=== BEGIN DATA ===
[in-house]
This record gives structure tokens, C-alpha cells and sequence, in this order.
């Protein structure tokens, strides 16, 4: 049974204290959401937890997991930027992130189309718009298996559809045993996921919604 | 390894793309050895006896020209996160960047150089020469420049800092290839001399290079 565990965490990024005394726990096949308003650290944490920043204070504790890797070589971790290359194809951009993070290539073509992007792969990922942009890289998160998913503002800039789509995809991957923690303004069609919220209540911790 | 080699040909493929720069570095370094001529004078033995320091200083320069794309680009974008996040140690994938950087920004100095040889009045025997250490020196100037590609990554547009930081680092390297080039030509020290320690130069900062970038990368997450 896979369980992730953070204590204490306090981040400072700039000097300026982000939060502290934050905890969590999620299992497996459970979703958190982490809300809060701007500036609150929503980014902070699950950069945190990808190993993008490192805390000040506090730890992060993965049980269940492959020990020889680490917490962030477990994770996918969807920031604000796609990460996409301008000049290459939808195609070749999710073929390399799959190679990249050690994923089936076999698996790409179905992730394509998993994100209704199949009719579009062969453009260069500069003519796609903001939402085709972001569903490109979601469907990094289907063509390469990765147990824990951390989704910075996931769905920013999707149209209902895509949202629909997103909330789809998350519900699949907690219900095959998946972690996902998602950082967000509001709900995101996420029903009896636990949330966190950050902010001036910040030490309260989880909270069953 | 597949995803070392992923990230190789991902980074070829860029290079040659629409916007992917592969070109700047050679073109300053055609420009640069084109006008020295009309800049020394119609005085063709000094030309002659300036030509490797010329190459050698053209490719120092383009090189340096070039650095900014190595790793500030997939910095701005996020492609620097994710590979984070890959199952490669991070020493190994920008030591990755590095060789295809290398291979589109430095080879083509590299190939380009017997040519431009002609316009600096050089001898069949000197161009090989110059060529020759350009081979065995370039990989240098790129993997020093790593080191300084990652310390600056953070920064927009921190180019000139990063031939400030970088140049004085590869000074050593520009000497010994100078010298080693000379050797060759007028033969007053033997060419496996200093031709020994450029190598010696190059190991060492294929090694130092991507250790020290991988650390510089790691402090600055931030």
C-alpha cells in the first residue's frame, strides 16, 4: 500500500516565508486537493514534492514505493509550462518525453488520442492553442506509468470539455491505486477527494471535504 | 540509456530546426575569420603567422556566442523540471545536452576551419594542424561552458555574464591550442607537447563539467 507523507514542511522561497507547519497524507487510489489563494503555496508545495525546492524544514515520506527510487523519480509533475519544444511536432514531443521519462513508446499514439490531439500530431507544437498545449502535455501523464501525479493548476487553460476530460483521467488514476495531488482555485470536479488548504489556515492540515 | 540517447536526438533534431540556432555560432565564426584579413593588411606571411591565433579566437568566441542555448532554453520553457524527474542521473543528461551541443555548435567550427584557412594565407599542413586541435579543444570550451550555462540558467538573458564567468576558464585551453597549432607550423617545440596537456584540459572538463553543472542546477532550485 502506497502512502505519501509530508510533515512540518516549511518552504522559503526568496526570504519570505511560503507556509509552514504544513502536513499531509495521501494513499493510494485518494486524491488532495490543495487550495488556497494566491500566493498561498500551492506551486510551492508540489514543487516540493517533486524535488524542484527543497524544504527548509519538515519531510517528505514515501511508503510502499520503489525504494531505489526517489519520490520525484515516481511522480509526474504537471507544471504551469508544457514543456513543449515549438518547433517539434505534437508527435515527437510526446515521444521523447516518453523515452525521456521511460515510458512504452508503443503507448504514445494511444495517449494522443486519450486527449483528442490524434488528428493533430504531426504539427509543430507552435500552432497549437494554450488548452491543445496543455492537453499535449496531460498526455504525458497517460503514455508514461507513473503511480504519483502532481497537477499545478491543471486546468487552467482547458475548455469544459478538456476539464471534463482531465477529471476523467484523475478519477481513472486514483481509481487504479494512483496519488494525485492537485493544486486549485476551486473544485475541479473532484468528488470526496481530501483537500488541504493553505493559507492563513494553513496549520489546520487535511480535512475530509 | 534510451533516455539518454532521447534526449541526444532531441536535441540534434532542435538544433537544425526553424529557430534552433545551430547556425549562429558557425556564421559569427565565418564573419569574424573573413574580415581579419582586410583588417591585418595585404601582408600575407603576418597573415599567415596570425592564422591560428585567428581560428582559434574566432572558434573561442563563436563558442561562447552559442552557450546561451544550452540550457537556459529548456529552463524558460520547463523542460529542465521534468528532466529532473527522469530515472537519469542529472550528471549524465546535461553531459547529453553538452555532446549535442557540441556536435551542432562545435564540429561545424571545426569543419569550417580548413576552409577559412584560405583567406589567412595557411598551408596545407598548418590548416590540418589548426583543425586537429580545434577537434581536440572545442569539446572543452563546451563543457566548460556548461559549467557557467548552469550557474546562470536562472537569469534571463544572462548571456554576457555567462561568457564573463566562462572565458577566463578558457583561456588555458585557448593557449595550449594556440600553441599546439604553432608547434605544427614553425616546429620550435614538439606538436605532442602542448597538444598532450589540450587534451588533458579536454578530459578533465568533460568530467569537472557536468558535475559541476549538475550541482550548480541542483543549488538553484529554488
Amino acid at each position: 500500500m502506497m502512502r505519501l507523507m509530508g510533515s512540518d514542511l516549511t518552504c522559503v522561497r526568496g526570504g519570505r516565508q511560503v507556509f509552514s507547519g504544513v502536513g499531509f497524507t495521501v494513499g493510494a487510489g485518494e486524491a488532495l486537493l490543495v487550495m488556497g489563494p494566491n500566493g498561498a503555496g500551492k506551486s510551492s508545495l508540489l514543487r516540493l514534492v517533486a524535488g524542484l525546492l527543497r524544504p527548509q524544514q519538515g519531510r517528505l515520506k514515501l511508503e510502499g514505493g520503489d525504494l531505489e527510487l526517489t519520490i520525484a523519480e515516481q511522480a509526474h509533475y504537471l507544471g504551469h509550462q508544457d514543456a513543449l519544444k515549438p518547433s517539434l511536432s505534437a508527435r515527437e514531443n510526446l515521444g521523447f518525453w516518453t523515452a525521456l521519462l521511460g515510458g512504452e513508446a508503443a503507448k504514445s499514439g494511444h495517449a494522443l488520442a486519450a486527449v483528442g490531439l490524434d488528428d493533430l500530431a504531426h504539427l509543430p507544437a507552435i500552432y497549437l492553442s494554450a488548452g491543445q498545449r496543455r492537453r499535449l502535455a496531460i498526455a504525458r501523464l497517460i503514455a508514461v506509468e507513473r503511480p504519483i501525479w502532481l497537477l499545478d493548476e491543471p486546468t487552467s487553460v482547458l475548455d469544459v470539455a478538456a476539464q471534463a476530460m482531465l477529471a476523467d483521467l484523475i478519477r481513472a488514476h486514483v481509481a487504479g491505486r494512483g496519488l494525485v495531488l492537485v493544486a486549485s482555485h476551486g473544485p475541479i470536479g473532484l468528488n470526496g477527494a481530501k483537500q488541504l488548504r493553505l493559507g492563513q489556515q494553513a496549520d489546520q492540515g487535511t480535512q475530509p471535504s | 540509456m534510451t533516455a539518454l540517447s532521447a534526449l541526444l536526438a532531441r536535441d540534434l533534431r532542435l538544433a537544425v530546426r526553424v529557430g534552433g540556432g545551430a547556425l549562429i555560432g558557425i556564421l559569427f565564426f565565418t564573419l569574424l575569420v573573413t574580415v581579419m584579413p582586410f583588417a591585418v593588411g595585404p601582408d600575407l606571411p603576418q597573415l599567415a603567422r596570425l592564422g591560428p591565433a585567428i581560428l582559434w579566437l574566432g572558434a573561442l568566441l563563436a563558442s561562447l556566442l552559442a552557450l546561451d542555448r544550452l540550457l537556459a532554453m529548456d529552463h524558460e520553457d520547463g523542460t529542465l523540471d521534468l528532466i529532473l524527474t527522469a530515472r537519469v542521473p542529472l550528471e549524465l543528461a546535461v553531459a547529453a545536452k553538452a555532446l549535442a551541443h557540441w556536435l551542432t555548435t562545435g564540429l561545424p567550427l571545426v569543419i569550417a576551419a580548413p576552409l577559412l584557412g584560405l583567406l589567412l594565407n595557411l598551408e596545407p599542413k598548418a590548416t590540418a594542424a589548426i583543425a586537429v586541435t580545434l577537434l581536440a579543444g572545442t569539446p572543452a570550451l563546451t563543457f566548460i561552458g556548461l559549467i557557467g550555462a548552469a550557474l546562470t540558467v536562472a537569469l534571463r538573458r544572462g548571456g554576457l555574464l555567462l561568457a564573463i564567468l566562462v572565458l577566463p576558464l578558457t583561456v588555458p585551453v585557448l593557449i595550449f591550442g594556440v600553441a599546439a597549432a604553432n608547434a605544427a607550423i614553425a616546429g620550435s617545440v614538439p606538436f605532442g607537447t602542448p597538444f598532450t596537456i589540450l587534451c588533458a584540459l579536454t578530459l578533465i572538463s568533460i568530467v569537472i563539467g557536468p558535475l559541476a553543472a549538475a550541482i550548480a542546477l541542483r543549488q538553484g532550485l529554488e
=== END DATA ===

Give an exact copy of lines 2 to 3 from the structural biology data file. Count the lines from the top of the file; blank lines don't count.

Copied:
This record gives structure tokens, C-alpha cells and sequence, in this order.
């Protein structure tokens, strides 16, 4: 049974204290959401937890997991930027992130189309718009298996559809045993996921919604 | 390894793309050895006896020209996160960047150089020469420049800092290839001399290079 565990965490990024005394726990096949308003650290944490920043204070504790890797070589971790290359194809951009993070290539073509992007792969990922942009890289998160998913503002800039789509995809991957923690303004069609919220209540911790 | 080699040909493929720069570095370094001529004078033995320091200083320069794309680009974008996040140690994938950087920004100095040889009045025997250490020196100037590609990554547009930081680092390297080039030509020290320690130069900062970038990368997450 896979369980992730953070204590204490306090981040400072700039000097300026982000939060502290934050905890969590999620299992497996459970979703958190982490809300809060701007500036609150929503980014902070699950950069945190990808190993993008490192805390000040506090730890992060993965049980269940492959020990020889680490917490962030477990994770996918969807920031604000796609990460996409301008000049290459939808195609070749999710073929390399799959190679990249050690994923089936076999698996790409179905992730394509998993994100209704199949009719579009062969453009260069500069003519796609903001939402085709972001569903490109979601469907990094289907063509390469990765147990824990951390989704910075996931769905920013999707149209209902895509949202629909997103909330789809998350519900699949907690219900095959998946972690996902998602950082967000509001709900995101996420029903009896636990949330966190950050902010001036910040030490309260989880909270069953 | 597949995803070392992923990230190789991902980074070829860029290079040659629409916007992917592969070109700047050679073109300053055609420009640069084109006008020295009309800049020394119609005085063709000094030309002659300036030509490797010329190459050698053209490719120092383009090189340096070039650095900014190595790793500030997939910095701005996020492609620097994710590979984070890959199952490669991070020493190994920008030591990755590095060789295809290398291979589109430095080879083509590299190939380009017997040519431009002609316009600096050089001898069949000197161009090989110059060529020759350009081979065995370039990989240098790129993997020093790593080191300084990652310390600056953070920064927009921190180019000139990063031939400030970088140049004085590869000074050593520009000497010994100078010298080693000379050797060759007028033969007053033997060419496996200093031709020994450029190598010696190059190991060492294929090694130092991507250790020290991988650390510089790691402090600055931030």